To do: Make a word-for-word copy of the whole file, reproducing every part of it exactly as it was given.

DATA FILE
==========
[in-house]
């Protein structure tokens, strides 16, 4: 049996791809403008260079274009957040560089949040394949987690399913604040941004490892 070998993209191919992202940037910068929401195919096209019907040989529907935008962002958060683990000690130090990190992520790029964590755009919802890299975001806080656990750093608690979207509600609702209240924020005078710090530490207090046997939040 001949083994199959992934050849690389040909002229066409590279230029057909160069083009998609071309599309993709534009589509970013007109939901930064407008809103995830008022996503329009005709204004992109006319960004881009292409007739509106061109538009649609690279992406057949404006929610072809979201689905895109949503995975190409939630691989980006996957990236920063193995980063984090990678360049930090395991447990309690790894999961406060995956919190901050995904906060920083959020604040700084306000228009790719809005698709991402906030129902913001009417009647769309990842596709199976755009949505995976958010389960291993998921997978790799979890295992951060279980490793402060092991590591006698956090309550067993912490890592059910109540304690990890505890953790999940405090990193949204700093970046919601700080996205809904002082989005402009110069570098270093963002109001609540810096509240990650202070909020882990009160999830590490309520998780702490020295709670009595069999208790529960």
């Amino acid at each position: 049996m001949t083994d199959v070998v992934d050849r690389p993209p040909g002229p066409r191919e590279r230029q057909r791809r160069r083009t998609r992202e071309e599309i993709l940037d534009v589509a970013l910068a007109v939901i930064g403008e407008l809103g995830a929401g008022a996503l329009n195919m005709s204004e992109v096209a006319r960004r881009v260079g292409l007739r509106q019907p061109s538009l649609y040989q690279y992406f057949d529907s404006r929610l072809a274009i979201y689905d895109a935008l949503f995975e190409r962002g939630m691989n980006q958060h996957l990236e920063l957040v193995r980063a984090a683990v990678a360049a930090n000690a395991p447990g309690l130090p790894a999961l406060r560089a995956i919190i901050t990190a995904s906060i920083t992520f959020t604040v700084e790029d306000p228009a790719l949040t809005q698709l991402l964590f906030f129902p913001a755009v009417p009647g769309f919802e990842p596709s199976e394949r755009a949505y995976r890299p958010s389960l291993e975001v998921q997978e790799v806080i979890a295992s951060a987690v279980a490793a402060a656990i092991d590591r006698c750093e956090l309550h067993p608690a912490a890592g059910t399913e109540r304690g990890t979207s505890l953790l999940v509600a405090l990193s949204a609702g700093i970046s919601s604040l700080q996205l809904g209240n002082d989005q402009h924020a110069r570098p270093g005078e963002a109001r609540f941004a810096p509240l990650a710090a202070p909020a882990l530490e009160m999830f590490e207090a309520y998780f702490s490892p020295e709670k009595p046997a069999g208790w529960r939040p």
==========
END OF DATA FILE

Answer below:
[in-house]
């Protein structure tokens, strides 16, 4: 049996791809403008260079274009957040560089949040394949987690399913604040941004490892 070998993209191919992202940037910068929401195919096209019907040989529907935008962002958060683990000690130090990190992520790029964590755009919802890299975001806080656990750093608690979207509600609702209240924020005078710090530490207090046997939040 001949083994199959992934050849690389040909002229066409590279230029057909160069083009998609071309599309993709534009589509970013007109939901930064407008809103995830008022996503329009005709204004992109006319960004881009292409007739509106061109538009649609690279992406057949404006929610072809979201689905895109949503995975190409939630691989980006996957990236920063193995980063984090990678360049930090395991447990309690790894999961406060995956919190901050995904906060920083959020604040700084306000228009790719809005698709991402906030129902913001009417009647769309990842596709199976755009949505995976958010389960291993998921997978790799979890295992951060279980490793402060092991590591006698956090309550067993912490890592059910109540304690990890505890953790999940405090990193949204700093970046919601700080996205809904002082989005402009110069570098270093963002109001609540810096509240990650202070909020882990009160999830590490309520998780702490020295709670009595069999208790529960």
């Amino acid at each position: 049996m001949t083994d199959v070998v992934d050849r690389p993209p040909g002229p066409r191919e590279r230029q057909r791809r160069r083009t998609r992202e071309e599309i993709l940037d534009v589509a970013l910068a007109v939901i930064g403008e407008l809103g995830a929401g008022a996503l329009n195919m005709s204004e992109v096209a006319r960004r881009v260079g292409l007739r509106q019907p061109s538009l649609y040989q690279y992406f057949d529907s404006r929610l072809a274009i979201y689905d895109a935008l949503f995975e190409r962002g939630m691989n980006q958060h996957l990236e920063l957040v193995r980063a984090a683990v990678a360049a930090n000690a395991p447990g309690l130090p790894a999961l406060r560089a995956i919190i901050t990190a995904s906060i920083t992520f959020t604040v700084e790029d306000p228009a790719l949040t809005q698709l991402l964590f906030f129902p913001a755009v009417p009647g769309f919802e990842p596709s199976e394949r755009a949505y995976r890299p958010s389960l291993e975001v998921q997978e790799v806080i979890a295992s951060a987690v279980a490793a402060a656990i092991d590591r006698c750093e956090l309550h067993p608690a912490a890592g059910t399913e109540r304690g990890t979207s505890l953790l999940v509600a405090l990193s949204a609702g700093i970046s919601s604040l700080q996205l809904g209240n002082d989005q402009h924020a110069r570098p270093g005078e963002a109001r609540f941004a810096p509240l990650a710090a202070p909020a882990l530490e009160m999830f590490e207090a309520y998780f702490s490892p020295e709670k009595p046997a069999g208790w529960r939040p």